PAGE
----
6. Little Stubby Tuna Trolling Lure
The C and H Little Stubby is 5-1/2 inches and weighs 2 ounces. Color options include blue-white or pink-white. The little stubby is a simple trolling skirt bait with a flat face. It is common for tuna lures to have a bullet head front. I started using these thinking they would be good for mahi-mahi and found out that they catch lots of tuna as well. These can be used with ballyhoo or strip baits but we typically just fish them without bait. This is a small and simple lure but it works.
In the picture is a blackfin tuna that was caught on a blue and white daisy chain.
7. Green Machine Tuna Lures
Green machine tuna lures come in 9-inch and 12-inch lengths. This set includes four green machine lures that are 12 inches long. These and rigged with a 200-pound monofilament leader line with number 8 stainless steel hooks. The heads are made with premium-grade vinyl and clear resin.
The green machine has been known as one of the best offshore fishing lures since the 1970s. It works well to catch bigeye tuna, bluefin tuna, and yellowfin tuna. The lure is not super heavy so it is typically trolled at less than 10 knots. This lure is also frequently found on spreader bars and daisy chains with a bird.
Green Machine Daisy Chain
This green machine daisy chain comes with three 8-inch double skirted green machine teasers. The main lure is a 13-inch weighted tuna bullet with a 10/0 stainless steel hook. A 5-inch glow bird is also included and the rig is made with a 10-foot 400-pound leader line.
This is a good lure to use for billfish, mahi-mahi, and tuna. These bird daisy chains are typically run mid-way back on the outriggers or way back on the shotgun. This is a well-made rig by Lobo lures that can handle big fish. A mesh storage bag is also included with is important to keep the rig dry and organized.
8. Tuna Spreader Bars
The picture above shows a Lobo Lures 5 bird spreader bar. This creates lots of surface action to get the attention of fish. It is not uncommon for people that troll for large tuna to use 2-4 spreader bars. Some days you only get one or two good chances at surface feeding tuna and getting their intention is important. These spreader bars imitate a school of baitfish or squid that are being chased by game fish. It is a beautiful thing when these lures are set-up and working in the spread.
Spreader bars can be used strictly as a teaser to bring the fish close to the other baits in the area. The spreader bars do come with a hook in the last squid bait so it does act a giant lure as well. It may seem bad to have to reel in the spreader bar and the fish. However, these are placed on a large 50 class plus reel and it is not much extra work. If the fish is pulling away it has to fight the drag of the lure as well. That being said I would not try and hook a large fish on a 5 bird spreader bar. A one bird spreader bar with some extra squids is typically no problem.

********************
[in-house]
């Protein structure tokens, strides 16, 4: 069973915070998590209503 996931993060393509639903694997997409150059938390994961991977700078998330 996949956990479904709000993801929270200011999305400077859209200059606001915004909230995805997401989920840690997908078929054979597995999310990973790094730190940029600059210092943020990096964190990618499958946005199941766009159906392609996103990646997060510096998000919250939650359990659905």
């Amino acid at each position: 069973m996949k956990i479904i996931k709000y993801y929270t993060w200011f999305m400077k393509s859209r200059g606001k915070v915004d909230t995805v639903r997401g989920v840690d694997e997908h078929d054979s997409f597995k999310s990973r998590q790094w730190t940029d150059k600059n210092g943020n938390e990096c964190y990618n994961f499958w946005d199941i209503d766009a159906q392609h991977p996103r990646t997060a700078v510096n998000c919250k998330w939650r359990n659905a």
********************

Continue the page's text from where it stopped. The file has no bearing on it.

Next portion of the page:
Lobo Lures Skipjack Big Game Spreader Bar
This 36-inch spreader bar comes with 5-birds that are 5-inches or without birds. Color options include black-red, purple-pink, and fluorescent green. There are 9 skip-jack squids which are 7-inches in length. Outer lines are rigged with a 200-pound line and the mainline is rigged with a 400-pound line. The teaser bait which is the last skip-jack has a 12/0 Mustad hook. A mesh storage bag is also included. This particular lure is most popular without the birds.
The video below shows Chris from Reaper Fishing going to the Wilmington Canyon. Their boat left from Atlantic City NewJersy and made the 68-mile run. Trolling at the canyon with Sterling Tackle spreader bars the group caught lots of yellowfin tuna.
Sterling Tackle Spreader Bar Yellowfin Tuna Lure
Sterling Tackle zucchini machines spreader bar has a bid hub for straight tracking. There are 9 zucchini machine squid teasers that are 9-inches in length. A stinger bait is also included which has a 9/0 stainless steel 5-extra strong big game hook. The wing lines are made with a 130-pound line and the mainline is a 200-pound line. This spreader bar has a large profile that creates lots of commotion at the surface and can still be easily reeled in when catching large fish. A mesh lure bag is also included.
In the video below Capt. Mike from Hogy lures demonstrates how to use the Flexi spreader bar to catch bluefin tuna. He was fishing the claw 15 miles south of Martha’s Vineyard. Two bluefin tuna were caught can release.
Hogy Standard Issue Tackle Flexi Tuna Spreader Bar